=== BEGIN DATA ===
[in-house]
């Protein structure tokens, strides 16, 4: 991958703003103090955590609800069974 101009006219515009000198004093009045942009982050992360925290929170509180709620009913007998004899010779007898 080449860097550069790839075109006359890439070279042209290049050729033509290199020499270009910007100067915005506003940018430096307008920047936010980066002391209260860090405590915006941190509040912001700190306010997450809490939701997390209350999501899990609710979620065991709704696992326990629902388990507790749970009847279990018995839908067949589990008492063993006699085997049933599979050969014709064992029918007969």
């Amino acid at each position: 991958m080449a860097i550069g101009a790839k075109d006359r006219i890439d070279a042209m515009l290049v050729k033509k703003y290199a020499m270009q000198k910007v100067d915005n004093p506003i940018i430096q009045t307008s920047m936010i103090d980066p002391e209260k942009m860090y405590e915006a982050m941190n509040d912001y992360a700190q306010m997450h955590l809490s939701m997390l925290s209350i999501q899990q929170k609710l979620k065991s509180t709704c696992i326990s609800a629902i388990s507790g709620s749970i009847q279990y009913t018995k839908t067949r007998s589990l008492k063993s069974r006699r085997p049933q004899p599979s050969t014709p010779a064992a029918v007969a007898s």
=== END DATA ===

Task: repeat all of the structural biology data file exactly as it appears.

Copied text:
[in-house]
């Protein structure tokens, strides 16, 4: 991958703003103090955590609800069974 101009006219515009000198004093009045942009982050992360925290929170509180709620009913007998004899010779007898 080449860097550069790839075109006359890439070279042209290049050729033509290199020499270009910007100067915005506003940018430096307008920047936010980066002391209260860090405590915006941190509040912001700190306010997450809490939701997390209350999501899990609710979620065991709704696992326990629902388990507790749970009847279990018995839908067949589990008492063993006699085997049933599979050969014709064992029918007969």
């Amino acid at each position: 991958m080449a860097i550069g101009a790839k075109d006359r006219i890439d070279a042209m515009l290049v050729k033509k703003y290199a020499m270009q000198k910007v100067d915005n004093p506003i940018i430096q009045t307008s920047m936010i103090d980066p002391e209260k942009m860090y405590e915006a982050m941190n509040d912001y992360a700190q306010m997450h955590l809490s939701m997390l925290s209350i999501q899990q929170k609710l979620k065991s509180t709704c696992i326990s609800a629902i388990s507790g709620s749970i009847q279990y009913t018995k839908t067949r007998s589990l008492k063993s069974r006699r085997p049933q004899p599979s050969t014709p010779a064992a029918v007969a007898s």